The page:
Clinical-stage biotech company Curevo Vaccine has announced the closing of a $26 million Series A1 funding round.
Curevo Vaccine CEO George Simeon said, “Completing this A1 cycle ahead of data from our head-to-head CRV-101 Phase 2b trial against Shingrix is a significant demonstration of our investors’ confidence in the CRV-101 program. 101.
“The $86 million we raised in 2022 significantly extends our cash trail and allows us to pursue our programs more aggressively; we look forward to getting the first data from the phase 2b shingles trial in early 2023.”
The funding round saw participation from Janus Henderson Investors, RA Capital Management, Adjuvant Capital and founding investor GC Biopharma.
GC Biopharma, based in South Korea, specializes in the development and commercialization of vaccines, protein therapies and therapeutic antibodies.
Janus Henderson Investors Portfolio Manager Andy Acker said, “CRV-101 has the potential to demonstrate a favorable safety profile with comparable immunogenicity to Shingrix.
“We were impressed with the Curevo team’s execution of the Phase 2b trial, including the enrollment of 678 patients in just six months, and we look forward to the results. We see significant commercial potential for a shingles vaccine that could match the clinical profile of Shingrix (currently annualized at $3 billion in sales) without manufacturing capacity constraints.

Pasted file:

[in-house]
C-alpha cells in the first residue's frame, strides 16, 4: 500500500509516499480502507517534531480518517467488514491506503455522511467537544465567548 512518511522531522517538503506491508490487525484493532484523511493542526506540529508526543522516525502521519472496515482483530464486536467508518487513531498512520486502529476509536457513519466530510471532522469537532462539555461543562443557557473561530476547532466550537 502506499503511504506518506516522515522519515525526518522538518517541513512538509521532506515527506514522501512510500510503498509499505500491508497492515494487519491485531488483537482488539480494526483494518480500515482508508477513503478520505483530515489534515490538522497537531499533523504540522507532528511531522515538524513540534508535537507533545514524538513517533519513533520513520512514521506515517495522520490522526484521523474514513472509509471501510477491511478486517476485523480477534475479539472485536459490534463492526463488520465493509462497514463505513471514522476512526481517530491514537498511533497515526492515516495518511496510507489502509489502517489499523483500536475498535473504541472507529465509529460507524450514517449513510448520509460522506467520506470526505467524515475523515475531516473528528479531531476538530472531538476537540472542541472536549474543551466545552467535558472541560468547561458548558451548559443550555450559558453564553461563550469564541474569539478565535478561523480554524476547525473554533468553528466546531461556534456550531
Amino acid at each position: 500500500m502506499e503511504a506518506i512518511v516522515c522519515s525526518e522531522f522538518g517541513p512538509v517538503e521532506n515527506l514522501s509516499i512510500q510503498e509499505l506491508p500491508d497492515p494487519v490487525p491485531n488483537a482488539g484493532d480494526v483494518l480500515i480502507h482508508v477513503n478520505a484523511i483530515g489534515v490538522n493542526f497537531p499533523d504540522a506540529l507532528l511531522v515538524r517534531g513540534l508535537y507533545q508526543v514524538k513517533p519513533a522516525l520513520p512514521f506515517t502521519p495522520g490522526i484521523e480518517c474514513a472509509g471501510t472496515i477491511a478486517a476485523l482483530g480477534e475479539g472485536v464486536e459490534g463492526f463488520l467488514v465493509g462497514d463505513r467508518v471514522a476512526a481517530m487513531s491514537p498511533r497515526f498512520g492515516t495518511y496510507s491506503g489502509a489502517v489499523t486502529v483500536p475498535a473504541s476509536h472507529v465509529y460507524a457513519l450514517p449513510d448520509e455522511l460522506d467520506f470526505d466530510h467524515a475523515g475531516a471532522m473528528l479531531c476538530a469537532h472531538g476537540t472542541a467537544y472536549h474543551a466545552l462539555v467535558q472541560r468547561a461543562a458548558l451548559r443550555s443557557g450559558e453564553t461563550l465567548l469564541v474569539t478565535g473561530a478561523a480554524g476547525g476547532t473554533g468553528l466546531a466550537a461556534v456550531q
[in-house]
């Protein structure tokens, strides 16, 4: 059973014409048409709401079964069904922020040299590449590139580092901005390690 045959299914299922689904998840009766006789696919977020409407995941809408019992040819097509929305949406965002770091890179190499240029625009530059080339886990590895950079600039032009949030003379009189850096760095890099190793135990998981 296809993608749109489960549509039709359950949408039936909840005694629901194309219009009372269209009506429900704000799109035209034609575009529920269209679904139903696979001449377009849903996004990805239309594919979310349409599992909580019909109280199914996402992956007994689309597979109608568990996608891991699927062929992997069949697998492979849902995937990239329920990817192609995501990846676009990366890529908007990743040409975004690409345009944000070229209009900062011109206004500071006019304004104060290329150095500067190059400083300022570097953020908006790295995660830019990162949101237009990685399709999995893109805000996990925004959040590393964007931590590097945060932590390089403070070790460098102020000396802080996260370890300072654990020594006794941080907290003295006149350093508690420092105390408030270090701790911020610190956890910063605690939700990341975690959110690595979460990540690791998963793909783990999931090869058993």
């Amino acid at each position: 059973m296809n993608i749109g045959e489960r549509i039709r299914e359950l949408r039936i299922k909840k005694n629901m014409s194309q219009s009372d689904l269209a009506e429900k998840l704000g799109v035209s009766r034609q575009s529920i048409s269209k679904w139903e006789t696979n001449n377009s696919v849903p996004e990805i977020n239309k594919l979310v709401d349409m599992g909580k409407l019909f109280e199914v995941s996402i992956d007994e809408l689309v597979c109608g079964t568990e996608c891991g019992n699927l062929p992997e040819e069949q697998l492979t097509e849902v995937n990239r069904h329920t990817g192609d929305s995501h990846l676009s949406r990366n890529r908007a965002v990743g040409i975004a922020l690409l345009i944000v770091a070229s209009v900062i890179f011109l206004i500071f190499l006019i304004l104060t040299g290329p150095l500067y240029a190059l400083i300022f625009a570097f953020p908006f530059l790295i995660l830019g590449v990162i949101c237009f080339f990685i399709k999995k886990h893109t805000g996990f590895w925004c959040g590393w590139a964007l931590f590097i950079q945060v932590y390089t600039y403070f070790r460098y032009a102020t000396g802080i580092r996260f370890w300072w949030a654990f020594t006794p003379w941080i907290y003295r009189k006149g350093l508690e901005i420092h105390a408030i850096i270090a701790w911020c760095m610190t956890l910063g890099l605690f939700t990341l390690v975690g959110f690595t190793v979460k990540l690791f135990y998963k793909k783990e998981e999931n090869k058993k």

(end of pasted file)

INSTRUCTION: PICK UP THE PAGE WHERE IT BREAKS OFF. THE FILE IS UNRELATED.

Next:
GC Biopharma President EC Huh said, “As Curevo’s longest-standing partner, we are proud to continue supporting accessible vaccines to prevent shingles.
“We look forward to seeing results from the Phase 2 trial of CRV-101 in early 2023.”
A clinical-stage adjuvanted subunit vaccine, CRV-101, is being studied for the prevention of shingles in the elderly.
Shingles is a painful, blistering rash caused by reactivation of the varicella zoster virus.
About one in ten people with shingles develop nerve pain, which can last for months or even years after the rash goes away.
CRV-101 was specifically designed to generate an optimal immune response while using a smaller amount of adjuvant with the aim of achieving similar efficacy but with fewer side effects than the currently approved shingles vaccine.
In the Phase 1 trial, CRV-101 showed strong immunogenicity measured by humoral and cellular responses with no Grade 3 injection site reactions and a low rate (1.3%) of systemic side effects grade 3.
A phase 2b comparative trial of CRV-101 versus Shingrix has completed enrollment of 678 patients, with data expected in early 2023.